SEC Halts Web-Based Scheme Defrauding Deaf Investors
FOR IMMEDIATE RELEASE
“Imperia's operators took proactive steps to conceal their identity by using an anonymous browser to host its website, communicating with all investors via e-mail, and taking their payments through off-shore PayPal-style bank accounts.”
Kenneth D. Israel
Director, SEC Salt Lake
Washington, D.C., Oct. 7, 2010 — The Securities and Exchange Commission has charged an Internet-based investment company with securities fraud for soliciting several million dollars from U.S. investors and promising them guaranteed returns of 1.2 percent per day while in reality siphoning the funds into foreign bank accounts and not paying a single penny back to investors.
The SEC has obtained an emergency court order freezing the assets of Imperia Invest IBC, which allegedly raised more than $7 million from approximately 14,000 investors worldwide. More than half the funds were collected from U.S. investors who are members of the Deaf community. Imperia offered the investment opportunity through its website by touting such lucrative examples as a $50 investment turning into a $134,000 return in six months. Imperia's website stated that investors could only access their profits by purchasing a Visa debit card from Imperia for a few hundred dollars. However, Imperia has no relationship with Visa and was using the Visa name without authorization. On its website, Imperia has listed fake business addresses in both the Bahamas and Vanuatu.
"Imperia's operators took proactive steps to conceal their identity by using an anonymous browser to host its website, communicating with all investors via e-mail, and taking their payments through off-shore PayPal-style bank accounts," said Kenneth D. Israel, Director of the SEC's Salt Lake Regional Office. "Investors were promised eye-popping amounts of money in return for a simple $50 or $100 investment, and Imperia has made numerous excuses on its website about why these returns haven't been paid."
The SEC's complaint filed in U.S. District Court in Utah on October 6 alleges that Imperia is defrauding investors by soliciting funds via the Internet to purchase Traded Endowment Policies (TEP) — the British term for viatical settlements. A TEP or viatical settlement involves the sale of an insurance policy by the policy owner before the policy matures, and policies are sold at a discount from face value in an amount greater than the current cash surrender value. Imperia's website stated that an initial $50 investment would allow the investor to obtain an $80,000 loan from an unnamed foreign bank that would be used by Imperia to purchase a TEP. Imperia would then trade the TEPs and pay the investor a guaranteed return of 1.2 percent per day. While Imperia contends that its experience with financial derivatives and bank securities allows it to offer trading in TEPs to the mass market, no TEP purchases or trading appear to be taking place.
According to the SEC's complaint, the majority of investor funds were paid to Imperia through three PayPal-type entities located in Costa Rica, Panama, and the British Virgin Islands. Once the funds have been received from investors, Imperia apparently funnels these amounts and additional investor funds to bank accounts located in Cyprus and New Zealand. Meanwhile, investors are not receiving any returns. For example, one investor who invested $150 with Imperia received account statements from Imperia showing he had earned more than $36 million within a two-year time frame. Another individual who invested $500 in July 2007 received statements showing his account was worth nearly $44 million as of May 2010. Meanwhile, Imperia has made a range of excuses on its website about why investors have not received the astronomical returns they were promised. It initially claimed it could start paying investors only when it had at least 10,000 investors — a number that already has been significantly exceeded. Then Imperia claimed it experienced computer server problems during its "relocation" from the Bahamas to Vanuatu. Other purported reasons for delays in paying out investment proceeds have been the need for additional time to verify the identities of investors, and compromise of Imperia's computer system by hackers.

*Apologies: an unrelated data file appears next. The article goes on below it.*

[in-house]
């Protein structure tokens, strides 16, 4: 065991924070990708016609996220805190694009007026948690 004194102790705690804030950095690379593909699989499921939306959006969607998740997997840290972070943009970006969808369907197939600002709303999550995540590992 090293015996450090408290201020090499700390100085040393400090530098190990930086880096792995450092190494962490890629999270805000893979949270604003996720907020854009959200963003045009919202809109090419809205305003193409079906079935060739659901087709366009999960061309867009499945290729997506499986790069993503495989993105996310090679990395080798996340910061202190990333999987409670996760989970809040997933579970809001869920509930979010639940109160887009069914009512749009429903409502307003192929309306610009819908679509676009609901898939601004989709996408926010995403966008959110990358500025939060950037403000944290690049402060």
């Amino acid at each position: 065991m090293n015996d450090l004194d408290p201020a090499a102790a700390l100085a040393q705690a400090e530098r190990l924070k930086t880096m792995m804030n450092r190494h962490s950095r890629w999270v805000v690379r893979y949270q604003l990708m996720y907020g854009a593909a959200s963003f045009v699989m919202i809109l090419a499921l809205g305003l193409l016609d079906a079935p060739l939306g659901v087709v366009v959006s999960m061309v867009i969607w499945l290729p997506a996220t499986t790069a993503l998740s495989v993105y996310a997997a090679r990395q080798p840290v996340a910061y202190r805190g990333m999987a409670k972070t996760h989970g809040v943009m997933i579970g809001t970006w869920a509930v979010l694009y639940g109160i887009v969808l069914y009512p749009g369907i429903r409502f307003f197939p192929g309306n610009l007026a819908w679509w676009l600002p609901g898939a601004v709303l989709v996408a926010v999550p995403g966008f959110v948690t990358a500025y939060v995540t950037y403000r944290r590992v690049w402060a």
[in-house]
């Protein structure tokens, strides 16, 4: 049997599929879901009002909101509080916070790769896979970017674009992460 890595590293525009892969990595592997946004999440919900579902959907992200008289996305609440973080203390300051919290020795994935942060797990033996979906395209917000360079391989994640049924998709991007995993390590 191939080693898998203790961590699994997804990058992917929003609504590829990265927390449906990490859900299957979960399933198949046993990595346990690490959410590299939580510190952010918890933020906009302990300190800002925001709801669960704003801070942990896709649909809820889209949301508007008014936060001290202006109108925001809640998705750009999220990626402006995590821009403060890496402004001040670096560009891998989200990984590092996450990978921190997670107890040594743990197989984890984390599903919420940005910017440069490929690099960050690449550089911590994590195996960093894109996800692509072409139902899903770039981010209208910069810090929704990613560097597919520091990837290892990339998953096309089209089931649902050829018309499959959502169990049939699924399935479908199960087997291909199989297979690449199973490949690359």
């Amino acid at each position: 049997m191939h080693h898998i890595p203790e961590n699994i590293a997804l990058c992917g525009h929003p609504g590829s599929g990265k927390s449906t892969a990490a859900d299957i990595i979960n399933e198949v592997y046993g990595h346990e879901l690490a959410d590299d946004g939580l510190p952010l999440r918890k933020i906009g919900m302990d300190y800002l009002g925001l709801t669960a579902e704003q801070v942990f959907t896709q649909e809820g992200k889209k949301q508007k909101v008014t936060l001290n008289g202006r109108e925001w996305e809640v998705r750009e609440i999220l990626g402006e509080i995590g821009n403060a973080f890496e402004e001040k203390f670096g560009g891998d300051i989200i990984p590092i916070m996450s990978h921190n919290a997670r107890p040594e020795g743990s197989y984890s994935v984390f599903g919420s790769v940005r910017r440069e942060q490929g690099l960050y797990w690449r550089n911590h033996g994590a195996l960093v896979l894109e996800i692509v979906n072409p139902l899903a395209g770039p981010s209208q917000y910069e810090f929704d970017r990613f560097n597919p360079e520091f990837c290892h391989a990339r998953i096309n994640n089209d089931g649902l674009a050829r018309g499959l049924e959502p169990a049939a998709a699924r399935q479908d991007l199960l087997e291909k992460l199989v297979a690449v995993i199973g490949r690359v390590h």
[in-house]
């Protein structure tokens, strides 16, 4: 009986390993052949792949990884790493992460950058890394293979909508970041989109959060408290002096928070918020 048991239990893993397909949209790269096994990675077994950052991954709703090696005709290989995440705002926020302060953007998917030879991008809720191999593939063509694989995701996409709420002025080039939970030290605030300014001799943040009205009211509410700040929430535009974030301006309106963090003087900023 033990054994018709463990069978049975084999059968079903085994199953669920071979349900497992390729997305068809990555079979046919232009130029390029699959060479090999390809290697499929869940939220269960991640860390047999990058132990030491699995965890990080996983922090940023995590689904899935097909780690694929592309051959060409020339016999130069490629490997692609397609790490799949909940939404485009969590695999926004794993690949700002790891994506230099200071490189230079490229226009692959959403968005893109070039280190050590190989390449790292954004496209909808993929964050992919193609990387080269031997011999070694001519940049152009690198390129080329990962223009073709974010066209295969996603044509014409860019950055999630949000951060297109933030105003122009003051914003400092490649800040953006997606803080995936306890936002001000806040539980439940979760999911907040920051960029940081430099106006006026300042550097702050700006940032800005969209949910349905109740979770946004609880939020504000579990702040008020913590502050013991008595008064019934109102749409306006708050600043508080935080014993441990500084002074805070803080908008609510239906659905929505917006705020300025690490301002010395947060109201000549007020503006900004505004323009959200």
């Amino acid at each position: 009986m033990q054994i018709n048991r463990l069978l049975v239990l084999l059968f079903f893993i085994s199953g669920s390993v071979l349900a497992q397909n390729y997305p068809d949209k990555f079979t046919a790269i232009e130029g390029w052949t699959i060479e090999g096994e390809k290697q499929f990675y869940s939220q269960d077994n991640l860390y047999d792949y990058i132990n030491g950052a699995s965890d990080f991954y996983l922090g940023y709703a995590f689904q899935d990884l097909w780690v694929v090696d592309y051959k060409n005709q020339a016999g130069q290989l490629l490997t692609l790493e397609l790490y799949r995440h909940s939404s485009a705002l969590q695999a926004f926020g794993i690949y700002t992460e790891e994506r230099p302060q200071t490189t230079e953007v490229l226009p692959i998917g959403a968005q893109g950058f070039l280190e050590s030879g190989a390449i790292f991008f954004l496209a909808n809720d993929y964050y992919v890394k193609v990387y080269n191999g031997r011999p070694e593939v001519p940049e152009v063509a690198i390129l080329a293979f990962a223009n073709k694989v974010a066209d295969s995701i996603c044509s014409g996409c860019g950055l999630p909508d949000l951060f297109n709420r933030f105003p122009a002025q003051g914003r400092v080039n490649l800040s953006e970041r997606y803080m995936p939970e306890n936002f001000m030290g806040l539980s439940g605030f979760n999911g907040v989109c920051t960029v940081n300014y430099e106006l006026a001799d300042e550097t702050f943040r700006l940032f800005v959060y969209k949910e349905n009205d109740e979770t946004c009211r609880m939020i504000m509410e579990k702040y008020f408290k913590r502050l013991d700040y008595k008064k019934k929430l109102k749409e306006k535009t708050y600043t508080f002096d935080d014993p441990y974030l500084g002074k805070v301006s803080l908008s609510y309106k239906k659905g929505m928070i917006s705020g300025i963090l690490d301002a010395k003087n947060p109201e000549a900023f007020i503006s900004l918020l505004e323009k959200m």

The emergency court order obtained by the SEC late yesterday on an ex parte basis freezes Imperia's assets and, among other things, grants expedited discovery and prohibits Imperia from destroying evidence. In addition to the emergency relief for investors, the SEC is seeking an injunction against future violations of the antifraud and securities registration provisions of the federal securities laws, disgorgement of ill-gotten gains with prejudgment interest, and financial penalties.
This matter was investigated by Jennifer Moore, Scott Frost and Matthew Himes of the SEC's Salt Lake Regional Office, and the litigation will be led by Daniel Wadley. The SEC appreciates the assistance of the State of Maine Office of Securities, the Securities Commission of the Bahamas, the Vanuatu Financial Services Commission, and the Cyprus Securities and Exchange Commission.
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For more information about this enforcement action, contact:
Kenneth D. Israel
Regional Director, SEC's Salt Lake Regional Office
Assistant Director, SEC's Salt Lake Regional Office